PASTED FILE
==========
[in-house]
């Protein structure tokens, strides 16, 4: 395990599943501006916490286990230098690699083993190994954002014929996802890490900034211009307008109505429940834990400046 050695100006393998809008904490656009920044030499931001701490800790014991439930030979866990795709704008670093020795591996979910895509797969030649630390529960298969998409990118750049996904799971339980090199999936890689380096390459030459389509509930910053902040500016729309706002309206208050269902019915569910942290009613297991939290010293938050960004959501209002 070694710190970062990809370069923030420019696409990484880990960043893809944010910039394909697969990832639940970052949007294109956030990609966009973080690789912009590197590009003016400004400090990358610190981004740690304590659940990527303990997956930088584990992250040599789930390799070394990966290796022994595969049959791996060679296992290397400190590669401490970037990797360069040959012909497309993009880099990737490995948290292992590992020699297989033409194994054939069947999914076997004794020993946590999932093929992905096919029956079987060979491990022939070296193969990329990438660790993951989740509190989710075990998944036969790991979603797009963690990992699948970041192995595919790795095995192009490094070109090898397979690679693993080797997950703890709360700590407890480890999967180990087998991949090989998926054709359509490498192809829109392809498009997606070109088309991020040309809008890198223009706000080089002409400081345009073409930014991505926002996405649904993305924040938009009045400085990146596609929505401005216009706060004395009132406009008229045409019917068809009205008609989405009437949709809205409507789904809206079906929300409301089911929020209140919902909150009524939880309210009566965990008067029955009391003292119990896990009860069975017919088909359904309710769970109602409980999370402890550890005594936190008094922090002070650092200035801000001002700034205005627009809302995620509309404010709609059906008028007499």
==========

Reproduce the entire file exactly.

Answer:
[in-house]
């Protein structure tokens, strides 16, 4: 395990599943501006916490286990230098690699083993190994954002014929996802890490900034211009307008109505429940834990400046 050695100006393998809008904490656009920044030499931001701490800790014991439930030979866990795709704008670093020795591996979910895509797969030649630390529960298969998409990118750049996904799971339980090199999936890689380096390459030459389509509930910053902040500016729309706002309206208050269902019915569910942290009613297991939290010293938050960004959501209002 070694710190970062990809370069923030420019696409990484880990960043893809944010910039394909697969990832639940970052949007294109956030990609966009973080690789912009590197590009003016400004400090990358610190981004740690304590659940990527303990997956930088584990992250040599789930390799070394990966290796022994595969049959791996060679296992290397400190590669401490970037990797360069040959012909497309993009880099990737490995948290292992590992020699297989033409194994054939069947999914076997004794020993946590999932093929992905096919029956079987060979491990022939070296193969990329990438660790993951989740509190989710075990998944036969790991979603797009963690990992699948970041192995595919790795095995192009490094070109090898397979690679693993080797997950703890709360700590407890480890999967180990087998991949090989998926054709359509490498192809829109392809498009997606070109088309991020040309809008890198223009706000080089002409400081345009073409930014991505926002996405649904993305924040938009009045400085990146596609929505401005216009706060004395009132406009008229045409019917068809009205008609989405009437949709809205409507789904809206079906929300409301089911929020209140919902909150009524939880309210009566965990008067029955009391003292119990896990009860069975017919088909359904309710769970109602409980999370402890550890005594936190008094922090002070650092200035801000001002700034205005627009809302995620509309404010709609059906008028007499």